Pewsey Heritage Centre - Museum History
Our collection is housed in the former foundry building of Whatley and Hosier, a water and agricultural engineering firm who moved from Wootton Rivers to Pewsey in about 1870. The firm was well located to access coal, steel stock and cast iron brought along the canal to Pewsey Wharf; latterly raw materials would have come in by rail.
After patenting several pump and valve designs, the company flourished and expanded into agricultural engineering with the advent of mechanisation on the farms of the fertile Pewsey Vale in the nineteenth century. The firm, now known as Whatley and Co, built and repaired this equipment as well as manufacturing replacement components.
Whatley's built a new foundry in 1873 to accommodate their casting and machining work; this is the building in which the Heritage Centre is located. The managing director, Uriah Whatley, made use of cheaply available limestone blocks left over from works associated with the canal and the railway.
The building is a veritable Victorian temple of industry: there are stone semi-circular arches over all doors and windows and a fan shaping of the top glazing panes in the windows. Originally there were huge doors in the west and south walls, capable of allowing a traction engine inside. Despite a fire destroying the original roof in 1919, the remainder of the building is as constructed. The floor of the foundry was originally of sand, to facilitate the casting process. This was concreted over as the use of the building changed. The building was also fitted with a hand operated overhead 5 ton travelling crane, which is still in place.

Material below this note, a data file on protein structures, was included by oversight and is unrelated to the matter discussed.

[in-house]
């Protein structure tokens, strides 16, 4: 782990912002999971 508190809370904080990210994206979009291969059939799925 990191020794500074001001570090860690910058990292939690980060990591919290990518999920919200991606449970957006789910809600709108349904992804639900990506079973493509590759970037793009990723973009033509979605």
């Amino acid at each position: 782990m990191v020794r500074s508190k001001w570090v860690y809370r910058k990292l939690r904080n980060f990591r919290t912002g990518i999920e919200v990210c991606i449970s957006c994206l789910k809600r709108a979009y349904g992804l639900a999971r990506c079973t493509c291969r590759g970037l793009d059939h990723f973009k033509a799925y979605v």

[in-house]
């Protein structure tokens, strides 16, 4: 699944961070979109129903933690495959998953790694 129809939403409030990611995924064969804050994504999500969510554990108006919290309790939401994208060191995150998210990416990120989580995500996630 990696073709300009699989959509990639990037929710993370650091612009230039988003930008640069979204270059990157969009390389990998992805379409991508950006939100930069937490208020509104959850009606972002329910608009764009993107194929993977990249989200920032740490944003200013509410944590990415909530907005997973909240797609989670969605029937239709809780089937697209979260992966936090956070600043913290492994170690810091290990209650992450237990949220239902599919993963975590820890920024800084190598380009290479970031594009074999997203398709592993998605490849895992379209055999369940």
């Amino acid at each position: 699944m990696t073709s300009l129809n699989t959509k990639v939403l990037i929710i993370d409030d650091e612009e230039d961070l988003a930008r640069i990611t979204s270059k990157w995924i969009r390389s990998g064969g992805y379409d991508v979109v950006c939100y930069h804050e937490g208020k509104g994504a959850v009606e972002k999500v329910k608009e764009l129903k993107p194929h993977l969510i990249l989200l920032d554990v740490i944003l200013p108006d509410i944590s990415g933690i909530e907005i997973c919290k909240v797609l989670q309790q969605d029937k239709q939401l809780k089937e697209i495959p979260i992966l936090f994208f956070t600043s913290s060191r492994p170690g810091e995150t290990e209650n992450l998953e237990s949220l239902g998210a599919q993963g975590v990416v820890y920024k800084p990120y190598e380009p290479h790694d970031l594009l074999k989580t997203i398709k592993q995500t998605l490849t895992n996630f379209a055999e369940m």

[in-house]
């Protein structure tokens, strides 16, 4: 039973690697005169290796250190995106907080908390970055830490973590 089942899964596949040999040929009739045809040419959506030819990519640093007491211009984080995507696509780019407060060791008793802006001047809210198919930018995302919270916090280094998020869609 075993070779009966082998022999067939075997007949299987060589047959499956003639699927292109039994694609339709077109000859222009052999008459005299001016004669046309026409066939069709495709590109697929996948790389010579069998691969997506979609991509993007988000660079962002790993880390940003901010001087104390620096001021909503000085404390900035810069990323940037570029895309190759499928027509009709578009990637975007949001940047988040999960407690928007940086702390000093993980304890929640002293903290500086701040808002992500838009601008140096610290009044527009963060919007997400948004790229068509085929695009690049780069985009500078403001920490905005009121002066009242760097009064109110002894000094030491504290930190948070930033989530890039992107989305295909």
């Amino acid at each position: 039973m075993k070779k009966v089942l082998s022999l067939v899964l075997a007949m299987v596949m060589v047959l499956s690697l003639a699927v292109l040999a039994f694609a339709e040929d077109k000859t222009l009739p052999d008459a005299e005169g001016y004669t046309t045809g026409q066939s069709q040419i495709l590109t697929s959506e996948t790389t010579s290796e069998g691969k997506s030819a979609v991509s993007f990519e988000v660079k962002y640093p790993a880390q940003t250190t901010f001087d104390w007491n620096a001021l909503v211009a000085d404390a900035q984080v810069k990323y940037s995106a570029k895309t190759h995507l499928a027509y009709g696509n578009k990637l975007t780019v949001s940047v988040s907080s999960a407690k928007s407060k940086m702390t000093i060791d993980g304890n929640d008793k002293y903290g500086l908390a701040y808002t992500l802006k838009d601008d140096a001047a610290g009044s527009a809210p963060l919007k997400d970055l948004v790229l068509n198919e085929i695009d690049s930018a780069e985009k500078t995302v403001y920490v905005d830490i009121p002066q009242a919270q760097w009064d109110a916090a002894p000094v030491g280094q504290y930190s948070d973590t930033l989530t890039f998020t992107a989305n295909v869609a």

By the 1970s the business had become unsustainable in the face of competition from firms with more up-to-date technology. Whatley's focussed on motor repair work in new buildings to the rear of the foundry. With no institution forthcoming to take on the historic equipment in the foundry, it seems this might be scrapped. Pewsey Local History Society reached agreement with Whatley's that in exchange for part of the building being used as a museum, the machinery would be preserved in situ.
The Centre aims to gather together artefacts relating to the social, economic, agricultural and of course industrial aspects of life in the Vale of Pewsey from the last 150 years. The Centre is a place where senior citizens can scoff 'I don't know why this is in here - we use ours every day', and the youngsters can say 'What did they use these old things for?'. Archive material is also available to researchers
The Centre now holds more material than it can display at one time. Many exhibits are rotated though some stay on permanent exhibition, either because of general interest, for example wartime memorabilia, or because they are too heavy to move. The Centre has a large collection of local photographs with originals, stored. Copies are available for exhibition.